A high-precision motion sensing glove, a novel catalyst, and a drug testing platform that more closely resembles human tissue and blood are three of the technologies recently awarded Heffernan Commercialization Fellowships, and all of them have either previously participated in or are currently working with our Techno training program. Part of a $5 million gift to the University of Toronto by alumnus Gerald Heffernan, the fellowships provide each awardee $32,000 to support the translation of their research into viable businesses. Techno gives these young entrepreneurs the fundamental business training they need to ensure their technologies make the transition from science to society.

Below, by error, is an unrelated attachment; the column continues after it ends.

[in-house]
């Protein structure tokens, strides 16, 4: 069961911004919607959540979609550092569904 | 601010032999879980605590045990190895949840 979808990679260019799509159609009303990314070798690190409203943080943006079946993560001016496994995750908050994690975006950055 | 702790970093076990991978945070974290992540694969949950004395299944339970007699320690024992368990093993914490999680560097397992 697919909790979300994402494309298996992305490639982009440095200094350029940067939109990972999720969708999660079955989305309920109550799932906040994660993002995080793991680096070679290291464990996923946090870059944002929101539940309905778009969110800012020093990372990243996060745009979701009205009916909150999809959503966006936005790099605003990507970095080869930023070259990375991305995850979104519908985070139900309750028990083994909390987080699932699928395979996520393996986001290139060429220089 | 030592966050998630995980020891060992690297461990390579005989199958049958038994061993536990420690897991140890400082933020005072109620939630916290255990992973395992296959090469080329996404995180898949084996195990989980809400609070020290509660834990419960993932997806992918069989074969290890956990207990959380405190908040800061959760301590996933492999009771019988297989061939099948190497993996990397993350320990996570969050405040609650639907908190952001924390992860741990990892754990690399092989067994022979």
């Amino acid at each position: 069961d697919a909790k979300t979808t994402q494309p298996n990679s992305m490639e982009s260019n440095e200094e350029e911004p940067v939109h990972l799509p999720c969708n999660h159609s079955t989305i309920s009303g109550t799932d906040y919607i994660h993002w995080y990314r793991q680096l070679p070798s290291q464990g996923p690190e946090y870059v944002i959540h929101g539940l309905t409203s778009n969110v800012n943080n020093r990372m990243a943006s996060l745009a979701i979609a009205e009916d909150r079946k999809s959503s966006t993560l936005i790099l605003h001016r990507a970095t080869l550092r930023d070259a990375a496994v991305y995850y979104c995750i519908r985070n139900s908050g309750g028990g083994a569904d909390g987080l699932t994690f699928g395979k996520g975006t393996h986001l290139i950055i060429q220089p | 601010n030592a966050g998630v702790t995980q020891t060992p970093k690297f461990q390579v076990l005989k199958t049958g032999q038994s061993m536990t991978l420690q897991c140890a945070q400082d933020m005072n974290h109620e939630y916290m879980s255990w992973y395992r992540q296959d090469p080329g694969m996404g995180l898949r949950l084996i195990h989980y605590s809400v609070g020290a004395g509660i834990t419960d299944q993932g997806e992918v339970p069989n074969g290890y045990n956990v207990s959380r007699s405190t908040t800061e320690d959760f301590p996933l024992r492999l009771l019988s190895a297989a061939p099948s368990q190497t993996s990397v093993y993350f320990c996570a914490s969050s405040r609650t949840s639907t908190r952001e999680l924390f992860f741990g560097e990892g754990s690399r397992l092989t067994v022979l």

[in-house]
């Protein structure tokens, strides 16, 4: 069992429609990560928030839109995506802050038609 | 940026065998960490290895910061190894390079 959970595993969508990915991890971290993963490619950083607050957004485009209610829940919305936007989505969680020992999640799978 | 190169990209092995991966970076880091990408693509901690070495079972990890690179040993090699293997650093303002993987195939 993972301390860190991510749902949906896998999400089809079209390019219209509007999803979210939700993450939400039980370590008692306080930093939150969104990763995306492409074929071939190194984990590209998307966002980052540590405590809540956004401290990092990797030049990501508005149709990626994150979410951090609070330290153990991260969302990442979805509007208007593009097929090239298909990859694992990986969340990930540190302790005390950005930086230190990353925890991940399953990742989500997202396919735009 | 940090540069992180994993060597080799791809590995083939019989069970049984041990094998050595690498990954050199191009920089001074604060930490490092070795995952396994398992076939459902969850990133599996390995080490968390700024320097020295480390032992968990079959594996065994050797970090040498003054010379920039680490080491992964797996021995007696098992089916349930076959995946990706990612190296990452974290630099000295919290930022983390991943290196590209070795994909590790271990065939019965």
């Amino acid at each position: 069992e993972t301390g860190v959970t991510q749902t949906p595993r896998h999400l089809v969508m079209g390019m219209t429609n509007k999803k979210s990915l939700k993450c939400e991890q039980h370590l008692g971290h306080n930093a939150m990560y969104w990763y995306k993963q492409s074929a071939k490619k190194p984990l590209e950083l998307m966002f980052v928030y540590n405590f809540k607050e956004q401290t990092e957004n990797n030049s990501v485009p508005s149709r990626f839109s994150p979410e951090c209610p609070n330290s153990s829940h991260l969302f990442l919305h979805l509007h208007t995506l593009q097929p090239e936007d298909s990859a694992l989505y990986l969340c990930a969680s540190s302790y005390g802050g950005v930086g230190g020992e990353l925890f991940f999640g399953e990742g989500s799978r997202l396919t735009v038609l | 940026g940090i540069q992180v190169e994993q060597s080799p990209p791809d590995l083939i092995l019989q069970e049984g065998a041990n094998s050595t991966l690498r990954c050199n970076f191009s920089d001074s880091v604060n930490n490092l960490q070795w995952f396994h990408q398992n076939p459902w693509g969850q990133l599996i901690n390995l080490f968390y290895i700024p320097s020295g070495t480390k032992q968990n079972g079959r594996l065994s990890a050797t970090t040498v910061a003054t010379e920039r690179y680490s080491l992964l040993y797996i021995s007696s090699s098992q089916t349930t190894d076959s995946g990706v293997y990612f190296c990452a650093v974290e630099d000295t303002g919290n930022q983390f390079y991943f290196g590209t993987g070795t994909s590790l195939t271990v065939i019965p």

Dr. Martin Labrecque of BreqLabs participated in Techno2011 to commercialize a novel sensor glove device that can track hand movements very accurately and at high speed. This technology will help enhance the computer gaming experience and training tools, provide hands-free computer access and simulators, or assist people with pain or mobility limitations.
Dr. Adam McKinty of Ruthenika participated in Techno2013, and his company provides catalyst technologies for olefin metathesis that streamline chemical synthesis, in turn curbing costs and environmental impact in a variety of industrial processes, including pharmaceuticals, fine chemicals, biofuels, and plastics.
Oleg Chebotarev participated in Techno2014 and is developing a three-dimensional subculture research tool for human tissues and blood flow that he believes can help pharmaceutical companies screen potential drug candidates.
The full story on the Fellowships is available on the University of Toronto website. Be on the lookout for more interesting developments from these entrepreneurs!